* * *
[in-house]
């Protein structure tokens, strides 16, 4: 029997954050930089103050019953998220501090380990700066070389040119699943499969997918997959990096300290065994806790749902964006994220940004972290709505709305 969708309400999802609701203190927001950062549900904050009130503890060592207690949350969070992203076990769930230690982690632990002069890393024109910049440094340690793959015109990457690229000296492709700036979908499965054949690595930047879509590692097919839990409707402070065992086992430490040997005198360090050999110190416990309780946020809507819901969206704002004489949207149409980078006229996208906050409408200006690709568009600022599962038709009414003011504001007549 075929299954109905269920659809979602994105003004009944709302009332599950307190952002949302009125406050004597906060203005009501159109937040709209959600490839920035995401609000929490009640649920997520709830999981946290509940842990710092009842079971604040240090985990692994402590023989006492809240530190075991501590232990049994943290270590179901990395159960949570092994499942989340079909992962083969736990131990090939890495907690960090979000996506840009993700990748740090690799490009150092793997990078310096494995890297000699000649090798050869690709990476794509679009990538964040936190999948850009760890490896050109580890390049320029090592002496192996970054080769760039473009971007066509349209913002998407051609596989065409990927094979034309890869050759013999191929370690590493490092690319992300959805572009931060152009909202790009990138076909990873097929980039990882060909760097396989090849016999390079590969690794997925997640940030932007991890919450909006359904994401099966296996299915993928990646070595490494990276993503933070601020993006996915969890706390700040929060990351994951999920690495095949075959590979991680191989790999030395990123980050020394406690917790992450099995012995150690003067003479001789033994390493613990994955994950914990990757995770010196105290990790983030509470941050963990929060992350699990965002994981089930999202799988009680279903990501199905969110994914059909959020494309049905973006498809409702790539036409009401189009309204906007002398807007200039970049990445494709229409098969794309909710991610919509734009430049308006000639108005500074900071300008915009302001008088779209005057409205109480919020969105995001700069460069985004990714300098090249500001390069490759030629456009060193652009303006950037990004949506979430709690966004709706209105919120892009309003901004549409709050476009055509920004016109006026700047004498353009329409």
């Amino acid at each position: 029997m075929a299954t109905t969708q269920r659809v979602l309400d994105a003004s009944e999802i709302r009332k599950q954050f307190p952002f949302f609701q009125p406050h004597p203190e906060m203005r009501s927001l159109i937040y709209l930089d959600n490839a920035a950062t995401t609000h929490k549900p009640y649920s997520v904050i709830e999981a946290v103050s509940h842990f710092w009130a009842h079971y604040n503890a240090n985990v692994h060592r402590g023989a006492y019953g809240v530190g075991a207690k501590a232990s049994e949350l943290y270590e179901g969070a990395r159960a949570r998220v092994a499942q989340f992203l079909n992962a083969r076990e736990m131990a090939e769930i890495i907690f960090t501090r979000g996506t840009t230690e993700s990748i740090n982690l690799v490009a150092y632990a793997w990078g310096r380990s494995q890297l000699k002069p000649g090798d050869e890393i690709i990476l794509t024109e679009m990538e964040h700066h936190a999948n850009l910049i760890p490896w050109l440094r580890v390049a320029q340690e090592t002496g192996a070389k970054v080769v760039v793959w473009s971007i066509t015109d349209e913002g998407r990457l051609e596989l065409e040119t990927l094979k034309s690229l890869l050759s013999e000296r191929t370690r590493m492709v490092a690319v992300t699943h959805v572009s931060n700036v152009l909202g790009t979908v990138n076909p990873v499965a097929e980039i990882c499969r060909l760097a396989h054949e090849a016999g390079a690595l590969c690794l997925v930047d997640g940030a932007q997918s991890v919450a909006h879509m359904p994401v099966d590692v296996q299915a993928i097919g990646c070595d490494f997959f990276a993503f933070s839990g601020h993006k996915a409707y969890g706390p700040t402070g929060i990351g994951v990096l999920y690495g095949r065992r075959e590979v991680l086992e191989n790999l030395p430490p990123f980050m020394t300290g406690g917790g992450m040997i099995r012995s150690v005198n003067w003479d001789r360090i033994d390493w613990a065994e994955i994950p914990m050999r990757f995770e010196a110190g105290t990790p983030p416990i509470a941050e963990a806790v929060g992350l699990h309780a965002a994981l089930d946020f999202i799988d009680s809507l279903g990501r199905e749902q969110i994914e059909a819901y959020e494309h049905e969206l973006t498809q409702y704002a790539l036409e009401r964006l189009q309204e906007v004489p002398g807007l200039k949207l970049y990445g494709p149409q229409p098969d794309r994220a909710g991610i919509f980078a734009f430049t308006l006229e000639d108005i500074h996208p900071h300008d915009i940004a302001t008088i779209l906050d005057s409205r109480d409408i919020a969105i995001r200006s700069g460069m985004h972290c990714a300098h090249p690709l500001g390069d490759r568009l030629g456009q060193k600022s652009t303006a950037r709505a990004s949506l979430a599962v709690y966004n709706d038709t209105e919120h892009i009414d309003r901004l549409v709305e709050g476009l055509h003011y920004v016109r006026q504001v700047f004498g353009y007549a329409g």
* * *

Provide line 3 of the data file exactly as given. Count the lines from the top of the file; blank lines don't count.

């Amino acid at each position: 029997m075929a299954t109905t969708q269920r659809v979602l309400d994105a003004s009944e999802i709302r009332k599950q954050f307190p952002f949302f609701q009125p406050h004597p203190e906060m203005r009501s927001l159109i937040y709209l930089d959600n490839a920035a950062t995401t609000h929490k549900p009640y649920s997520v904050i709830e999981a946290v103050s509940h842990f710092w009130a009842h079971y604040n503890a240090n985990v692994h060592r402590g023989a006492y019953g809240v530190g075991a207690k501590a232990s049994e949350l943290y270590e179901g969070a990395r159960a949570r998220v092994a499942q989340f992203l079909n992962a083969r076990e736990m131990a090939e769930i890495i907690f960090t501090r979000g996506t840009t230690e993700s990748i740090n982690l690799v490009a150092y632990a793997w990078g310096r380990s494995q890297l000699k002069p000649g090798d050869e890393i690709i990476l794509t024109e679009m990538e964040h700066h936190a999948n850009l910049i760890p490896w050109l440094r580890v390049a320029q340690e090592t002496g192996a070389k970054v080769v760039v793959w473009s971007i066509t015109d349209e913002g998407r990457l051609e596989l065409e040119t990927l094979k034309s690229l890869l050759s013999e000296r191929t370690r590493m492709v490092a690319v992300t699943h959805v572009s931060n700036v152009l909202g790009t979908v990138n076909p990873v499965a097929e980039i990882c499969r060909l760097a396989h054949e090849a016999g390079a690595l590969c690794l997925v930047d997640g940030a932007q997918s991890v919450a909006h879509m359904p994401v099966d590692v296996q299915a993928i097919g990646c070595d490494f997959f990276a993503f933070s839990g601020h993006k996915a409707y969890g706390p700040t402070g929060i990351g994951v990096l999920y690495g095949r065992r075959e590979v991680l086992e191989n790999l030395p430490p990123f980050m020394t300290g406690g917790g992450m040997i099995r012995s150690v005198n003067w003479d001789r360090i033994d390493w613990a065994e994955i994950p914990m050999r990757f995770e010196a110190g105290t990790p983030p416990i509470a941050e963990a806790v929060g992350l699990h309780a965002a994981l089930d946020f999202i799988d009680s809507l279903g990501r199905e749902q969110i994914e059909a819901y959020e494309h049905e969206l973006t498809q409702y704002a790539l036409e009401r964006l189009q309204e906007v004489p002398g807007l200039k949207l970049y990445g494709p149409q229409p098969d794309r994220a909710g991610i919509f980078a734009f430049t308006l006229e000639d108005i500074h996208p900071h300008d915009i940004a302001t008088i779209l906050d005057s409205r109480d409408i919020a969105i995001r200006s700069g460069m985004h972290c990714a300098h090249p690709l500001g390069d490759r568009l030629g456009q060193k600022s652009t303006a950037r709505a990004s949506l979430a599962v709690y966004n709706d038709t209105e919120h892009i009414d309003r901004l549409v709305e709050g476009l055509h003011y920004v016109r006026q504001v700047f004498g353009y007549a329409g």